(5) Cross the road and take the lane ahead across the village green, heading towards Fingest and Turville Heath. There is a pond on the right hand side. On the other side of the green turn right along the lane towards Northend Common. The lane becomes a track, passing several houses on the left, afterwards look out for a fingerpost footpath sign on the right hand side, which sends you left down a very narrow path between two gardens bound by hedges. The hedges come to an end and you will see an open field with woodland beyond. The path goes between two fences and then through a metal gate.

(6) Turn left and walk downhill along the field margin and then turn left onto a path following down the valley across the field heading towards a mature woodland. The path enters the woodland and continues downhill.

(7) When you reach the valley bottom, turn right onto a track which is on the Oxfordshire Way. Where the track opens out, ignore a path branching left up a slope, and continue to walk straight ahead along the valley bottom, marked with a white arrow. The route continues through woodland, bearing to the left where the track becomes a narrower path which leads on to a lane (Hollandridge Lane).

(8) Turn right and continue along here until you reach the road, bear left at the road then turn left again at the junction and The Fox and Hounds is on your right.(D/A)

Waypoints :
D/A : km 0 - alt. 242m - The Fox and Hounds
1 : km 0.4 - alt. 247m - Mixed woodland
2 : km 1.63 - alt. 186m - Beech woodland
3 : km 2.73 - alt. 138m - Lane
4 : km 3.21 - alt. 124m - Kissing gate
5 : km 4.62 - alt. 212m - Road
6 : km 5.43 - alt. 221m - Downhill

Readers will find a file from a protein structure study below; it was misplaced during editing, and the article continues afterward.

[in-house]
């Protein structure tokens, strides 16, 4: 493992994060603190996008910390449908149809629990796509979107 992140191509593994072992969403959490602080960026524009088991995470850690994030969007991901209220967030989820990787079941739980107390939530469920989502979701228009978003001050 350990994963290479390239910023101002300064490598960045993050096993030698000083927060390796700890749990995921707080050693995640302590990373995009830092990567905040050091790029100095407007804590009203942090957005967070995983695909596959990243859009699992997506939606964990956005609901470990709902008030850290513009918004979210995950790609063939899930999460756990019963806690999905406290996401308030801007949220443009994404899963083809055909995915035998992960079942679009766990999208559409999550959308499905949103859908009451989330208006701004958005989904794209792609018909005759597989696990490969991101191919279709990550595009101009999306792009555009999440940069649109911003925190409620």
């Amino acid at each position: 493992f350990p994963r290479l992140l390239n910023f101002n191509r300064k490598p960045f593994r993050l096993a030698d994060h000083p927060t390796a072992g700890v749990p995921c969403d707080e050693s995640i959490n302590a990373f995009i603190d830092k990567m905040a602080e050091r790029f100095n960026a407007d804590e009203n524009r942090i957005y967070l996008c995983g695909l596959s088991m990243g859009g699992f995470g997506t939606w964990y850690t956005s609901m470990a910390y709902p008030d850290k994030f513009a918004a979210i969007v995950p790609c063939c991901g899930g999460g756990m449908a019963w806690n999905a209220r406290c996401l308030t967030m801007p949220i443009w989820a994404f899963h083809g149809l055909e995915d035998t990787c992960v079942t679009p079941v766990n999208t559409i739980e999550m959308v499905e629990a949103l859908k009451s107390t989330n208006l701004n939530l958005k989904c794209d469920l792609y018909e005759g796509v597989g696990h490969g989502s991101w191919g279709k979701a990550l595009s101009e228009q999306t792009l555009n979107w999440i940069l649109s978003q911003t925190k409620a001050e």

7 : km 6.4 - alt. 177m - Valley bottom
8 : km 7.96 - alt. 235m - Path
D/A : km 8.66 - alt. 242m - The Fox and Hounds

Useful Information

Visorando and this author cannot be held responsible in the case of accidents or problems occuring on this walk.

During the walk or to do/see around

Beech Woodlands – The Chiltern Hills are one of the most wooded areas of England. They are perhaps best known for their beech woods, planted for the local furniture industry.

Wormsley Estate – This 2,500 acre (1,000 hectare) estate in a secluded valley is only open to the public along the local rights of way. The red kite, now a common sight in the area, was first re-introduced on this estate.

Northend pond – Water is a scarce resource in the chalky Chilterns, but ponds can be found in several communities on the top of the hills where impervious clay overlies the chalk. This pond was probably used for washing wheels and as a watering hole for livestock.

Opinions and comments

Average

Global average : 4.33/5
Number of opinions : 1
Description quality : 5/5
Routemap quality : 4/5
Walk interest : 4/5


Walker
on Mon 15 Feb 2021 10:19:28 CET

Global average : 4.33 / 5

Date of walk : 14/02/21
Description quality : Very good
Routemap quality : Good
Walk interest : Good

Very pleasant, if shortish, walk through varied countryside but including a lot of mature Beech wood. Not too muddy (unlike most places at present), but also not much road or hard surface walking. Should be good in late April for the Bluebells, or during hot weather in summer with shade from trees.

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The GPS track and description are the property of the author.